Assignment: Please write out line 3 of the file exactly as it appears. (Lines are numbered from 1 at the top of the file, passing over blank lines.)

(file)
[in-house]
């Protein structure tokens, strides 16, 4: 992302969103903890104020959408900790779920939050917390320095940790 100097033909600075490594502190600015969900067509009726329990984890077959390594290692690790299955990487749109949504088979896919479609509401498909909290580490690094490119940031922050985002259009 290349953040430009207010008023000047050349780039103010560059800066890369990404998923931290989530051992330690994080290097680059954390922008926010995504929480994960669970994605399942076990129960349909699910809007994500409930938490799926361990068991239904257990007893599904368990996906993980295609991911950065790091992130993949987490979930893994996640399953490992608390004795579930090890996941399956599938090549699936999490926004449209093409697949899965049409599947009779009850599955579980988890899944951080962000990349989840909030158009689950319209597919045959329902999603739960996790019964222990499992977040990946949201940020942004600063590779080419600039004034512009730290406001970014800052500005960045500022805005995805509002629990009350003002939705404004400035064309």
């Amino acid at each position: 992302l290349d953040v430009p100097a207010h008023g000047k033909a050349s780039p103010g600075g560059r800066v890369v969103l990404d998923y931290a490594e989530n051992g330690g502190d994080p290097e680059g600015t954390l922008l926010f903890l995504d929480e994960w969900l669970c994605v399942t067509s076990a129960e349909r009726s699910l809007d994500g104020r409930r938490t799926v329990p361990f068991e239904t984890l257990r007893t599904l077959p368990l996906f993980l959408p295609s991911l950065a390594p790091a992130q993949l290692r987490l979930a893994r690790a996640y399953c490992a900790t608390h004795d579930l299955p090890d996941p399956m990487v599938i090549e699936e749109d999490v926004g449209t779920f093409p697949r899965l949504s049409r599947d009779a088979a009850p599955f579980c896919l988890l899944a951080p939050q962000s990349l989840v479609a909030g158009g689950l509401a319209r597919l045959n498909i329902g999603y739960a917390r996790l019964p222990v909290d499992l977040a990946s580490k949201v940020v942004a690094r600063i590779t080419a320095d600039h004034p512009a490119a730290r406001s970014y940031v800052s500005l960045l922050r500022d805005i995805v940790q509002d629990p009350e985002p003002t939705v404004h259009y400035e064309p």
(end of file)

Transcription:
């Amino acid at each position: 992302l290349d953040v430009p100097a207010h008023g000047k033909a050349s780039p103010g600075g560059r800066v890369v969103l990404d998923y931290a490594e989530n051992g330690g502190d994080p290097e680059g600015t954390l922008l926010f903890l995504d929480e994960w969900l669970c994605v399942t067509s076990a129960e349909r009726s699910l809007d994500g104020r409930r938490t799926v329990p361990f068991e239904t984890l257990r007893t599904l077959p368990l996906f993980l959408p295609s991911l950065a390594p790091a992130q993949l290692r987490l979930a893994r690790a996640y399953c490992a900790t608390h004795d579930l299955p090890d996941p399956m990487v599938i090549e699936e749109d999490v926004g449209t779920f093409p697949r899965l949504s049409r599947d009779a088979a009850p599955f579980c896919l988890l899944a951080p939050q962000s990349l989840v479609a909030g158009g689950l509401a319209r597919l045959n498909i329902g999603y739960a917390r996790l019964p222990v909290d499992l977040a990946s580490k949201v940020v942004a690094r600063i590779t080419a320095d600039h004034p512009a490119a730290r406001s970014y940031v800052s500005l960045l922050r500022d805005i995805v940790q509002d629990p009350e985002p003002t939705v404004h259009y400035e064309p």